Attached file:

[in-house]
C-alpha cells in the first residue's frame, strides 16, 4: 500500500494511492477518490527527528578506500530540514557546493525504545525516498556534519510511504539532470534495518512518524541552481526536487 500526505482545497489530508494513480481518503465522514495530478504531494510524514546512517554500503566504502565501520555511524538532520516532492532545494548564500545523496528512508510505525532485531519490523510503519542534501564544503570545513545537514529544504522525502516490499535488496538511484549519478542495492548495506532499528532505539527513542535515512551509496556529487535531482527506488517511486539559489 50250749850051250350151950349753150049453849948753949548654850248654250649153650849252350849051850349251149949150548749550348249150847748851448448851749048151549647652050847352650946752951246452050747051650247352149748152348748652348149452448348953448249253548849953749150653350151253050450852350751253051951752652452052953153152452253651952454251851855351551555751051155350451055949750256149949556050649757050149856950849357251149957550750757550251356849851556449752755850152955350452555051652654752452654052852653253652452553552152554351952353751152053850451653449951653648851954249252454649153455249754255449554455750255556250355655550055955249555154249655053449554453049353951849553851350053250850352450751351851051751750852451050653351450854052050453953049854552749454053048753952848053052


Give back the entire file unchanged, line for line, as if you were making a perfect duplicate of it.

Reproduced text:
[in-house]
C-alpha cells in the first residue's frame, strides 16, 4: 500500500494511492477518490527527528578506500530540514557546493525504545525516498556534519510511504539532470534495518512518524541552481526536487 500526505482545497489530508494513480481518503465522514495530478504531494510524514546512517554500503566504502565501520555511524538532520516532492532545494548564500545523496528512508510505525532485531519490523510503519542534501564544503570545513545537514529544504522525502516490499535488496538511484549519478542495492548495506532499528532505539527513542535515512551509496556529487535531482527506488517511486539559489 50250749850051250350151950349753150049453849948753949548654850248654250649153650849252350849051850349251149949150548749550348249150847748851448448851749048151549647652050847352650946752951246452050747051650247352149748152348748652348149452448348953448249253548849953749150653350151253050450852350751253051951752652452052953153152452253651952454251851855351551555751051155350451055949750256149949556050649757050149856950849357251149957550750757550251356849851556449752755850152955350452555051652654752452654052852653253652452553552152554351952353751152053850451653449951653648851954249252454649153455249754255449554455750255556250355655550055955249555154249655053449554453049353951849553851350053250850352450751351851051751750852451050653351450854052050453953049854552749454053048753952848053052